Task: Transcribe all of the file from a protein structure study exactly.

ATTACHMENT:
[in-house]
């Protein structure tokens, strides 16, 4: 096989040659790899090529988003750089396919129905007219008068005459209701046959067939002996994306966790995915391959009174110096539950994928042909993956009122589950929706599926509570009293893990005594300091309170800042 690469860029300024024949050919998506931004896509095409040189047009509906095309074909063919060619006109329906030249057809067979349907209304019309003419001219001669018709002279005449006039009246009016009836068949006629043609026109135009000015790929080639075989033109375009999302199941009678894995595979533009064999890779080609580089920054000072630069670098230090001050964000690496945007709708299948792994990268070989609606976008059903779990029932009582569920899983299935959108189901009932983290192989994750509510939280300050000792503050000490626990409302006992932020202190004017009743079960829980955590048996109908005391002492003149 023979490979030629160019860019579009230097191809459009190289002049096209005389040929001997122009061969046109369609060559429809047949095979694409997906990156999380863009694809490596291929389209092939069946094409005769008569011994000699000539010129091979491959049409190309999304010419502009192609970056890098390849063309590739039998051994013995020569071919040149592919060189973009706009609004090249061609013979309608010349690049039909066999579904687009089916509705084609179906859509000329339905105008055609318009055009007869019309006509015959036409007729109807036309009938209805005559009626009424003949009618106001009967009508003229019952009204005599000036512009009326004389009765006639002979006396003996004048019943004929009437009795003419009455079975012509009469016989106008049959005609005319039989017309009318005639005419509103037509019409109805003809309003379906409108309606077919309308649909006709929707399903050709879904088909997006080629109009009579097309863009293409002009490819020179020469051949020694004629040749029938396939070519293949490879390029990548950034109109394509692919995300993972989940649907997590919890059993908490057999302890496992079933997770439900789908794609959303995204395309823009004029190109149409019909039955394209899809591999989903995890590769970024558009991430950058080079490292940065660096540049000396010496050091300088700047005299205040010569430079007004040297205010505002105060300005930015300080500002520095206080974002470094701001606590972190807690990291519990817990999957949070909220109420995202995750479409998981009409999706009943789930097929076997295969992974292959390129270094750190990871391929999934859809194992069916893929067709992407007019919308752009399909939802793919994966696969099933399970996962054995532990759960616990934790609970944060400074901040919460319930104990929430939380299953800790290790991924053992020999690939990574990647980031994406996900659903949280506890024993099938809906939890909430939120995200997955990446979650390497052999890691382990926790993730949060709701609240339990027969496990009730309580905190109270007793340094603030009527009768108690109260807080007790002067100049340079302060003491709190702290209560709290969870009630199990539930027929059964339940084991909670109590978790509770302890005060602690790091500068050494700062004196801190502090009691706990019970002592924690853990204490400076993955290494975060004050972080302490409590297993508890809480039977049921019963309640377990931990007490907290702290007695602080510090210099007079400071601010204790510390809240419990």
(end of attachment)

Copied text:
[in-house]
């Protein structure tokens, strides 16, 4: 096989040659790899090529988003750089396919129905007219008068005459209701046959067939002996994306966790995915391959009174110096539950994928042909993956009122589950929706599926509570009293893990005594300091309170800042 690469860029300024024949050919998506931004896509095409040189047009509906095309074909063919060619006109329906030249057809067979349907209304019309003419001219001669018709002279005449006039009246009016009836068949006629043609026109135009000015790929080639075989033109375009999302199941009678894995595979533009064999890779080609580089920054000072630069670098230090001050964000690496945007709708299948792994990268070989609606976008059903779990029932009582569920899983299935959108189901009932983290192989994750509510939280300050000792503050000490626990409302006992932020202190004017009743079960829980955590048996109908005391002492003149 023979490979030629160019860019579009230097191809459009190289002049096209005389040929001997122009061969046109369609060559429809047949095979694409997906990156999380863009694809490596291929389209092939069946094409005769008569011994000699000539010129091979491959049409190309999304010419502009192609970056890098390849063309590739039998051994013995020569071919040149592919060189973009706009609004090249061609013979309608010349690049039909066999579904687009089916509705084609179906859509000329339905105008055609318009055009007869019309006509015959036409007729109807036309009938209805005559009626009424003949009618106001009967009508003229019952009204005599000036512009009326004389009765006639002979006396003996004048019943004929009437009795003419009455079975012509009469016989106008049959005609005319039989017309009318005639005419509103037509019409109805003809309003379906409108309606077919309308649909006709929707399903050709879904088909997006080629109009009579097309863009293409002009490819020179020469051949020694004629040749029938396939070519293949490879390029990548950034109109394509692919995300993972989940649907997590919890059993908490057999302890496992079933997770439900789908794609959303995204395309823009004029190109149409019909039955394209899809591999989903995890590769970024558009991430950058080079490292940065660096540049000396010496050091300088700047005299205040010569430079007004040297205010505002105060300005930015300080500002520095206080974002470094701001606590972190807690990291519990817990999957949070909220109420995202995750479409998981009409999706009943789930097929076997295969992974292959390129270094750190990871391929999934859809194992069916893929067709992407007019919308752009399909939802793919994966696969099933399970996962054995532990759960616990934790609970944060400074901040919460319930104990929430939380299953800790290790991924053992020999690939990574990647980031994406996900659903949280506890024993099938809906939890909430939120995200997955990446979650390497052999890691382990926790993730949060709701609240339990027969496990009730309580905190109270007793340094603030009527009768108690109260807080007790002067100049340079302060003491709190702290209560709290969870009630199990539930027929059964339940084991909670109590978790509770302890005060602690790091500068050494700062004196801190502090009691706990019970002592924690853990204490400076993955290494975060004050972080302490409590297993508890809480039977049921019963309640377990931990007490907290702290007695602080510090210099007079400071601010204790510390809240419990």